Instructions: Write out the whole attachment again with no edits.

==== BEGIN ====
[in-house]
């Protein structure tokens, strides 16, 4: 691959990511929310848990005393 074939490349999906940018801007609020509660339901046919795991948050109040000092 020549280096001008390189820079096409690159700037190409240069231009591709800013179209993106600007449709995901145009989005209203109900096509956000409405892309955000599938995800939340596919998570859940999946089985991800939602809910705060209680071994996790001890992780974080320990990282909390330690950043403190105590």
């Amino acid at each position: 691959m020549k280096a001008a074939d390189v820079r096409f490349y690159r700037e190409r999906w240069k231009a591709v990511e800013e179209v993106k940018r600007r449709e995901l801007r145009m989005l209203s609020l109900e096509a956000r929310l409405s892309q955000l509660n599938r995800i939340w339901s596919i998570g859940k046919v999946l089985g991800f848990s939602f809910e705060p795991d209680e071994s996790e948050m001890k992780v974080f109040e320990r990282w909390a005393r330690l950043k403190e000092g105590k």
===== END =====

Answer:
[in-house]
């Protein structure tokens, strides 16, 4: 691959990511929310848990005393 074939490349999906940018801007609020509660339901046919795991948050109040000092 020549280096001008390189820079096409690159700037190409240069231009591709800013179209993106600007449709995901145009989005209203109900096509956000409405892309955000599938995800939340596919998570859940999946089985991800939602809910705060209680071994996790001890992780974080320990990282909390330690950043403190105590």
């Amino acid at each position: 691959m020549k280096a001008a074939d390189v820079r096409f490349y690159r700037e190409r999906w240069k231009a591709v990511e800013e179209v993106k940018r600007r449709e995901l801007r145009m989005l209203s609020l109900e096509a956000r929310l409405s892309q955000l509660n599938r995800i939340w339901s596919i998570g859940k046919v999946l089985g991800f848990s939602f809910e705060p795991d209680e071994s996790e948050m001890k992780v974080f109040e320990r990282w909390a005393r330690l950043k403190e000092g105590k």